US436127A - Electric motor - Google Patents

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US436127A
US436127A US436127DA US436127A US 436127 A US436127 A US 436127A US 436127D A US436127D A US 436127DA US 436127 A US436127 A US 436127A
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shaft
motor
machine
motors
speed
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    • HELECTRICITY
    • H02GENERATION; CONVERSION OR DISTRIBUTION OF ELECTRIC POWER
    • H02PCONTROL OR REGULATION OF ELECTRIC MOTORS, ELECTRIC GENERATORS OR DYNAMO-ELECTRIC CONVERTERS; CONTROLLING TRANSFORMERS, REACTORS OR CHOKE COILS
    • H02P5/00Arrangements specially adapted for regulating or controlling the speed or torque of two or more electric motors
    • H02P5/68Arrangements specially adapted for regulating or controlling the speed or torque of two or more electric motors controlling two or more dc dynamo-electric motors
    • H02P5/69Arrangements specially adapted for regulating or controlling the speed or torque of two or more electric motors controlling two or more dc dynamo-electric motors mechanically coupled by gearing
    • H02P5/695Differential gearing
    • YGENERAL TAGGING OF NEW TECHNOLOGICAL DEVELOPMENTS; GENERAL TAGGING OF CROSS-SECTIONAL TECHNOLOGIES SPANNING OVER SEVERAL SECTIONS OF THE IPC; TECHNICAL SUBJECTS COVERED BY FORMER USPC CROSS-REFERENCE ART COLLECTIONS [XRACs] AND DIGESTS
    • Y10TECHNICAL SUBJECTS COVERED BY FORMER USPC
    • Y10TTECHNICAL SUBJECTS COVERED BY FORMER US CLASSIFICATION
    • Y10T74/00Machine element or mechanism
    • Y10T74/19Gearing
    • Y10T74/19019Plural power paths from prime mover

Description

5 Sheets- Sheet 1.

T. A. EDISON. ELECTRIC MOTOR.

(No Model.)

No. 436,127. Patented Sept. 9, 1890.

Snow pm @51 atto'mww {No.Model.) 5 Sheets-Sheet 2.

T. A. EDISON. ELEGTBIG MOTOR...

No. 436,127. Patented se u 1890.

qwmmm awuv/wl oz QTQM3\ Dada/MA CL V 55 to i (No Model.) 5 Sheets-Sheet a;

T. A. EDISON.

ELECTRIC MOTOR. No. 436,127. Patented Sept. 9, 1890.

l/Vt 5 t '0' ML-$533 mm 3331 afto'amua 5 Sheets-Sheet 4.

T. A. EDISON.

ELECTRIC MOTOR.

(No Model.)

Patented Sept. 9,1890.

iiESQ qwiWe/soeo (No Model.) .5 Sheets-Sheet 5,

T. A. EDISON. ELBGTRIO MOTOR.

No. 436,127. Eatented Sept. 9, 1890.

UNITED STATES PATENT OFFICE.

THOMAS A. EDISON, OF LLEWELLYN PARK, NEW JERSEY.

ELV/ECTRIC MOTOR.

SPECIFICATION forming part of Letters Patent No. 436,127, dated September 9, 1890.

Application filed May 24, 1890- Serial No. 352,986. (No model.)

To aZl whom it may concern.-

Beit known that I, THOMAS A.EDISON, a citizen of the United States, residing at Llewellyn Park, in the county of Essex, State of New Jersey, have invented a certain new and useful Improvement in Electric Motors and in Methods of Operating the Same, (Case No. 860,) of-which the following isa specification.

The object of this invention is to produce an improved method and apparatus for the operation of machinery of all kinds by electric motors, and especially machinery of that character which it is desired to vary in speed and to reverse in direction.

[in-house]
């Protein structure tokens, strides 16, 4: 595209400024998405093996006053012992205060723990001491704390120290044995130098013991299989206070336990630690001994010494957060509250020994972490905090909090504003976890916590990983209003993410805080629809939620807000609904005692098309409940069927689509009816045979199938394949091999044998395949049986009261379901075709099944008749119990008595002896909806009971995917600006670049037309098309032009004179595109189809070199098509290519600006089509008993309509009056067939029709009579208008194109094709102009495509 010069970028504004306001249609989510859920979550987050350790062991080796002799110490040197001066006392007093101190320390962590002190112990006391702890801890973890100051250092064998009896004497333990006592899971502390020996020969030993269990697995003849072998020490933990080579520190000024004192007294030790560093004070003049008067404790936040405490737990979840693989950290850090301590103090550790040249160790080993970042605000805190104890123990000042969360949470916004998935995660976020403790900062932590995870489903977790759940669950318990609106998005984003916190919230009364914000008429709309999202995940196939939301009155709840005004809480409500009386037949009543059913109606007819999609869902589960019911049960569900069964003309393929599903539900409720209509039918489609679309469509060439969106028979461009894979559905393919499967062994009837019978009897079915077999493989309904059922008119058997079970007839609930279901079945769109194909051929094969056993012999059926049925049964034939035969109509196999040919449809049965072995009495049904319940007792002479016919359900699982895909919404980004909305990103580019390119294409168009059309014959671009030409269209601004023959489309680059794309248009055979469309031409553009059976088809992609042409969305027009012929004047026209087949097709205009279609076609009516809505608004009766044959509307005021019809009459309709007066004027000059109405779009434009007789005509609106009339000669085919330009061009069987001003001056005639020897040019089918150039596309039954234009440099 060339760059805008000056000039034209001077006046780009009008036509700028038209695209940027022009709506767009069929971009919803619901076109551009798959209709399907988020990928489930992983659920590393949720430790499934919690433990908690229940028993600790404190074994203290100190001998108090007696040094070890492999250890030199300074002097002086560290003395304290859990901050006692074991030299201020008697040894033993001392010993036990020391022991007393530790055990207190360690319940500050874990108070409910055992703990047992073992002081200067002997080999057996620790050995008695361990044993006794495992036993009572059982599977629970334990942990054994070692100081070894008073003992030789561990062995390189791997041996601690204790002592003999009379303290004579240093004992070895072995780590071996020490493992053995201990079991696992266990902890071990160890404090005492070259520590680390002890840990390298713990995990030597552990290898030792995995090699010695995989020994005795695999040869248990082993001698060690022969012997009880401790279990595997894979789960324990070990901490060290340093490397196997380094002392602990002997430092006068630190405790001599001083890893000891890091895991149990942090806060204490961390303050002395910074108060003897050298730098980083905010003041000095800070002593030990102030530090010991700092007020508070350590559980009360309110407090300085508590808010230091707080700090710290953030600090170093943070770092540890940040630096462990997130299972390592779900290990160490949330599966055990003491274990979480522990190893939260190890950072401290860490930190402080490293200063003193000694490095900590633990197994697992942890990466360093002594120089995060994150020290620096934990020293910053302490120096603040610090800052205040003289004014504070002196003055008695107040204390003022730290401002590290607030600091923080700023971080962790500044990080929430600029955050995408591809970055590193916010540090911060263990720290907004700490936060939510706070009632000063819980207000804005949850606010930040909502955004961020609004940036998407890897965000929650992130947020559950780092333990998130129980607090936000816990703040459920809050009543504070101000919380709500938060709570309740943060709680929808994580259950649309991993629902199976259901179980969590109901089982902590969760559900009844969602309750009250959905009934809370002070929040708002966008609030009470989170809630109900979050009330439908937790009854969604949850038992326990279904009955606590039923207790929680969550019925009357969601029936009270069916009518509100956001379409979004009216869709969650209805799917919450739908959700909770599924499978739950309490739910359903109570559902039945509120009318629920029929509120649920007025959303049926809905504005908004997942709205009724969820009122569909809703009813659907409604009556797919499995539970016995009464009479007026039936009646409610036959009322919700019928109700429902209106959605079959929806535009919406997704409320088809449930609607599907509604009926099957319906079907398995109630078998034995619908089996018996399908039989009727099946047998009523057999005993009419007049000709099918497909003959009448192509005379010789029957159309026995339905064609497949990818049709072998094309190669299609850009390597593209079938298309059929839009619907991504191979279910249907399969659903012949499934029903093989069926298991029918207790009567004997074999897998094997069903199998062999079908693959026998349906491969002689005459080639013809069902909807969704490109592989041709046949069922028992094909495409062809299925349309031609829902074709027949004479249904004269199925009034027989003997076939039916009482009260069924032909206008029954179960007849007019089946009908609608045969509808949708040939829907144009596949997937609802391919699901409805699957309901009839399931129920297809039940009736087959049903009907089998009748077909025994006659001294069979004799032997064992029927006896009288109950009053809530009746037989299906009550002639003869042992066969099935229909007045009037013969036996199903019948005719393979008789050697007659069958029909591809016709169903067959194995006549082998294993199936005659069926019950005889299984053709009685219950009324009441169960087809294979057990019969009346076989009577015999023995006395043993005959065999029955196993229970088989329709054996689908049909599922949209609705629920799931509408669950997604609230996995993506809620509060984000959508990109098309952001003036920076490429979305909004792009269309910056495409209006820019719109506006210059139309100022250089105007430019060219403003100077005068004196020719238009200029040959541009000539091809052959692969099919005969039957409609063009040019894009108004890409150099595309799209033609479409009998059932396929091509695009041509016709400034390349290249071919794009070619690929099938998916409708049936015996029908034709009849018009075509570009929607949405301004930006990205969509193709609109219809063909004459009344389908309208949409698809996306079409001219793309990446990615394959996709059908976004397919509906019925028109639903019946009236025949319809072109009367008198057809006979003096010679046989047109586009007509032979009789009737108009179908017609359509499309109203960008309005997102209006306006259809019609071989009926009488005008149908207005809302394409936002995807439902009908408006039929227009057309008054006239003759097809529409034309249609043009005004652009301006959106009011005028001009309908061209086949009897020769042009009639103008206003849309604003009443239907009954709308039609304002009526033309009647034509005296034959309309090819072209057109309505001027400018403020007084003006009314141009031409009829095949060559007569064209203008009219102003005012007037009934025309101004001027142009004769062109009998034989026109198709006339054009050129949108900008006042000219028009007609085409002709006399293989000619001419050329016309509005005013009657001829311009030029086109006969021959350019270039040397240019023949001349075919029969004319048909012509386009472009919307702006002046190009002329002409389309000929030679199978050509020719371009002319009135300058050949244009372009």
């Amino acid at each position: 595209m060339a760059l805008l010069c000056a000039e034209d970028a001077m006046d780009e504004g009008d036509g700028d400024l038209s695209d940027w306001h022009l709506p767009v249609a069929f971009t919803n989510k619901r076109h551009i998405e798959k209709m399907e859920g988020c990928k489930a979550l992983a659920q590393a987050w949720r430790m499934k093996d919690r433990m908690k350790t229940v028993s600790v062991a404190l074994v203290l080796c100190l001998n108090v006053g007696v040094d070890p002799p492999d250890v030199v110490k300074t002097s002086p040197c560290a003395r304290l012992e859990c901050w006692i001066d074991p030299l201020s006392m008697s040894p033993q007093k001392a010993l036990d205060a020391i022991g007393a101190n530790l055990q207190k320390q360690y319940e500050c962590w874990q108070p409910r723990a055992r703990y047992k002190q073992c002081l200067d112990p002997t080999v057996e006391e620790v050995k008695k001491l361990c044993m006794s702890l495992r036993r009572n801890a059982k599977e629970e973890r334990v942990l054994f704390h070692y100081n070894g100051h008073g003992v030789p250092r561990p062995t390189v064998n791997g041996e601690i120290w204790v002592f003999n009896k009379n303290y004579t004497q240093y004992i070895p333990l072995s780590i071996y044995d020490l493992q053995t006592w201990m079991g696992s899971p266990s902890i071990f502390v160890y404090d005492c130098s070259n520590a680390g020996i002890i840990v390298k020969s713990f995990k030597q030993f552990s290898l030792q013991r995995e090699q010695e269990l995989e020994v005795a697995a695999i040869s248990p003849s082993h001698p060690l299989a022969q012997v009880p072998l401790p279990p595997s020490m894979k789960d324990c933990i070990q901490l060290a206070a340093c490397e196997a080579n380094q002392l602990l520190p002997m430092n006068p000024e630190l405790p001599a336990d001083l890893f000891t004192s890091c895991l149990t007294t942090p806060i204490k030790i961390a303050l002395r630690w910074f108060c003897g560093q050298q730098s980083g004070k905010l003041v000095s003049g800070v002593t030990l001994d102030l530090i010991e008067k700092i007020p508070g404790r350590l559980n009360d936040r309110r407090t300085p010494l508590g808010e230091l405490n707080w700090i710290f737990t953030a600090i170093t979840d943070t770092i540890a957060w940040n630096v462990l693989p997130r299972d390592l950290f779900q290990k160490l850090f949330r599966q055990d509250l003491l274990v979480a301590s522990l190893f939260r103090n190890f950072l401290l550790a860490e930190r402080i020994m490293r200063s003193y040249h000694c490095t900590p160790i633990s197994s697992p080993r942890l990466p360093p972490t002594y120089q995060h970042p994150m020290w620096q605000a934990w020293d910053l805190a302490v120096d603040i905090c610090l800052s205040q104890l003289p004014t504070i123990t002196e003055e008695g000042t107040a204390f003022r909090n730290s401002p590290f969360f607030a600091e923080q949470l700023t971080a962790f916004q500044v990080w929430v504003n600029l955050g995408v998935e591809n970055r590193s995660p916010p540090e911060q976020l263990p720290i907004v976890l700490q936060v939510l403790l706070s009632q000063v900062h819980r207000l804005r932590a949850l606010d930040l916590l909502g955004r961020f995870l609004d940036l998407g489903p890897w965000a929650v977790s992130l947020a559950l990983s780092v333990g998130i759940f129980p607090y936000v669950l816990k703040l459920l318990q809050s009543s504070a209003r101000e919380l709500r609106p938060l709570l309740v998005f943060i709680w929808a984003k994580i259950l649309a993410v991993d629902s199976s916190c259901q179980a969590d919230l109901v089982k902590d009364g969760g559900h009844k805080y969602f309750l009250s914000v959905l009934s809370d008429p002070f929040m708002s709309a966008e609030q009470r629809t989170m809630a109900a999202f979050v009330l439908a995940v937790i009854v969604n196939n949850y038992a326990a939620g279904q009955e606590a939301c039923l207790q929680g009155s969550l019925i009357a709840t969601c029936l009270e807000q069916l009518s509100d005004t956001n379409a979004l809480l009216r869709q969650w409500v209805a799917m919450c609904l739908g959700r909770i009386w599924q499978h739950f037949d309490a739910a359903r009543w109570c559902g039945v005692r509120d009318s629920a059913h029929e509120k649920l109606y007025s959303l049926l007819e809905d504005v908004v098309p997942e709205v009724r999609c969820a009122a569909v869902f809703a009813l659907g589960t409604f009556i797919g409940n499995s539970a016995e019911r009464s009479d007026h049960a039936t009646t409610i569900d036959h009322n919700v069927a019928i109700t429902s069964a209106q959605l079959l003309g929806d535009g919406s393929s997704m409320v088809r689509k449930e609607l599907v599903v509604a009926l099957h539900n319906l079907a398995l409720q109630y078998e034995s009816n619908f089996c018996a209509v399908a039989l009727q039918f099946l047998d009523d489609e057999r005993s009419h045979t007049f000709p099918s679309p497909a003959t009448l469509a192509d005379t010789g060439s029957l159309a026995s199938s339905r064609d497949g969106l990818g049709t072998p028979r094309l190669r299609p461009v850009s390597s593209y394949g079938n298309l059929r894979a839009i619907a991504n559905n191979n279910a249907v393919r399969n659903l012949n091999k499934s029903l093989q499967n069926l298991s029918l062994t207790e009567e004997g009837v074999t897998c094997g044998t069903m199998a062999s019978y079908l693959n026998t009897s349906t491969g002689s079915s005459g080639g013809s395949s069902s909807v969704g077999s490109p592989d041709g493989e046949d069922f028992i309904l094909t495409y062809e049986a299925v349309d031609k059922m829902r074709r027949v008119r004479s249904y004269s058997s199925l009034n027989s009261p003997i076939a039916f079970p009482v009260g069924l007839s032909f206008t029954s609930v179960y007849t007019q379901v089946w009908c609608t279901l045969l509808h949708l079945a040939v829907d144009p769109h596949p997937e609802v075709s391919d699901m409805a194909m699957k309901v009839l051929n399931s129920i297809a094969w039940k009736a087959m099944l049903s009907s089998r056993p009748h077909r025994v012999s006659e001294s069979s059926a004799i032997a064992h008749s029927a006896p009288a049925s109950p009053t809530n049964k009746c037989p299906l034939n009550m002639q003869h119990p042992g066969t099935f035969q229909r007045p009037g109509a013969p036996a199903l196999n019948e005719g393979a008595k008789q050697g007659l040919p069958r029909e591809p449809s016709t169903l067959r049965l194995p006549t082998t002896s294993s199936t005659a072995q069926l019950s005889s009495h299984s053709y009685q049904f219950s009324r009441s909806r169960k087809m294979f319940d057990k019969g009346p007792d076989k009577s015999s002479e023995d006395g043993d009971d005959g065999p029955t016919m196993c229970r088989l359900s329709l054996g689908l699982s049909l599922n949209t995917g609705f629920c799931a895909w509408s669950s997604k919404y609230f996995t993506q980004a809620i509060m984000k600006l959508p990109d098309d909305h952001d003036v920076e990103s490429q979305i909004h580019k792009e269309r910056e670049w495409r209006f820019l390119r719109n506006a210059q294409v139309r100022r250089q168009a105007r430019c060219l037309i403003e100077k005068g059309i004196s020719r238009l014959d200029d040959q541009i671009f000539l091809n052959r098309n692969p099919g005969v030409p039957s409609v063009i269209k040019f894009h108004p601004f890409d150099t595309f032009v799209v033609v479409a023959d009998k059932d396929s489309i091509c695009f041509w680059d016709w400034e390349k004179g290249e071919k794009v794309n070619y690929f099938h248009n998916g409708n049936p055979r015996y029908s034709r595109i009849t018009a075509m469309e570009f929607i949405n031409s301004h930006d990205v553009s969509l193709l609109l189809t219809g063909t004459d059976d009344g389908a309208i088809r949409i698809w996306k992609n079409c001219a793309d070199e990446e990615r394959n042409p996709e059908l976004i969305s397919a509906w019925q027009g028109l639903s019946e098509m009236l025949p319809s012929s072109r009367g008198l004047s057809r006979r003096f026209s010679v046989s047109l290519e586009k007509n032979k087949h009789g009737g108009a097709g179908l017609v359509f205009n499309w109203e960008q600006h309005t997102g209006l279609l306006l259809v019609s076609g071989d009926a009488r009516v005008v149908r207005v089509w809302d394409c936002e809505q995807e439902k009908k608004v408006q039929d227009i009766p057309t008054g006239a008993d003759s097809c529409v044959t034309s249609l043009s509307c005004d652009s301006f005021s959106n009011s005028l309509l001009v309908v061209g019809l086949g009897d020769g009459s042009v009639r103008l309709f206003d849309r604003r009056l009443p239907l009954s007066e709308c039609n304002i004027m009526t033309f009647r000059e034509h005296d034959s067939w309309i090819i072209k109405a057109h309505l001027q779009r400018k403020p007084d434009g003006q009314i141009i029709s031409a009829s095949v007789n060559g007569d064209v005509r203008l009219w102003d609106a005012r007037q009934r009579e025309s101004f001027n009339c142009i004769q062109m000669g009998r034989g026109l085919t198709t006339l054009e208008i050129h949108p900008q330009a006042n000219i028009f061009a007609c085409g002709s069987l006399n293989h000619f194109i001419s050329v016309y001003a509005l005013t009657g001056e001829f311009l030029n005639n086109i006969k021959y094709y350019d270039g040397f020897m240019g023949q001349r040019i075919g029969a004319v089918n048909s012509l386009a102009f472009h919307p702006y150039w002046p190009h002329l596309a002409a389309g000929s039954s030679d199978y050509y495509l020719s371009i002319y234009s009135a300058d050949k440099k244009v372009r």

The invention is especially applicable to the propulsion of moving vehicles-such as street-cars and the like-for which use it has especial advantages; but it is also applicable to the running of elevators, and also, as before indicated, to the driving of all classes of machinery. It is designed to secure the desired variations in speed anddirection of rotation without the utilization of energy-wasting devices.

In carrying out my invention I employ two electric motors, which are connected with the shaft to be driven by differential gearing, for which purpose the epicyclic gearing may be employed.

In Figures 1, 2, 3, and 4, which illustrate the principle of the invention, A is a shaft upon which are loosely mounted, so as to turn independently thereon, two electric motors B U, the 'armatures only of which are shown for simplicity of illustration. These armatures are'connected with a line-circuit marked ,and they carry on their adjoining ends two beveled gears D E, which turn with the armatures independent of the shaft A, and which engage with opposite sides of an epicyclic gear F, mounted upon a stud fixed to the shaft A between the armatures. If the two armatures are revolving in opposite directions with equal speed, it is evident that the epicyclic gear F will be simply rotated without exerting any rotary effort upon the shaft A, which will remain at rest. This condition of afiairs may be assumed to be reached when the field-magnets of the two motors are of equal strength. Should it be desired to rotate the shaft A in the direction indicated by the arrow in Fig. 1,the field-magnet of the motor B may be strengthened, while that of the motor 0 will be made weaker. The effect of this is to accelerate the speed of motor 0 and retard that of motor B. The difference p in the speed of the motors will result in a rotation of the shaftA in the direction shown by Fig. 1, the machine B under these circumstances acting as a dynamo, while the machine G acts as a motor. If it is desired to reverse the direction of rotation of the shaft A, as indicated by the arrow in Fig. 2, the relative strength of the field-magnets of the two motors will be changed, the field-magnet of motor B being weakened, while that of lnotorOis made stronger. Now the machine 0 becomes a dynamo, while the machine B acts as a motor, the speed of the shaft A being equalto the difference in speed between the two machines. Thus it will be seen that a reversal of the direction of rotation of the shaft A may be accomplished without reversing the direction of rotation of the machines, and that the rate of speed of the shaft A in either direction may be varied within wide limits, or the shaft A may be brought to a standstill without stopping the motors.

Under the conditions shown in Figs. 1 and 2 the current will be taken from the main circuit in proportion to the energy developed, while the machine which is acting as a dynamo will deliver its current through the local circuit, as indicated, to the othermachine acting as a 1notor,-thus conserving the force which is delivered to the machine acting as a dynamo and redelivering the energy, less the percentage due to conversion, for the performance of useful work in the machine acting as a motor. Thus an economical arrangement is produced. 7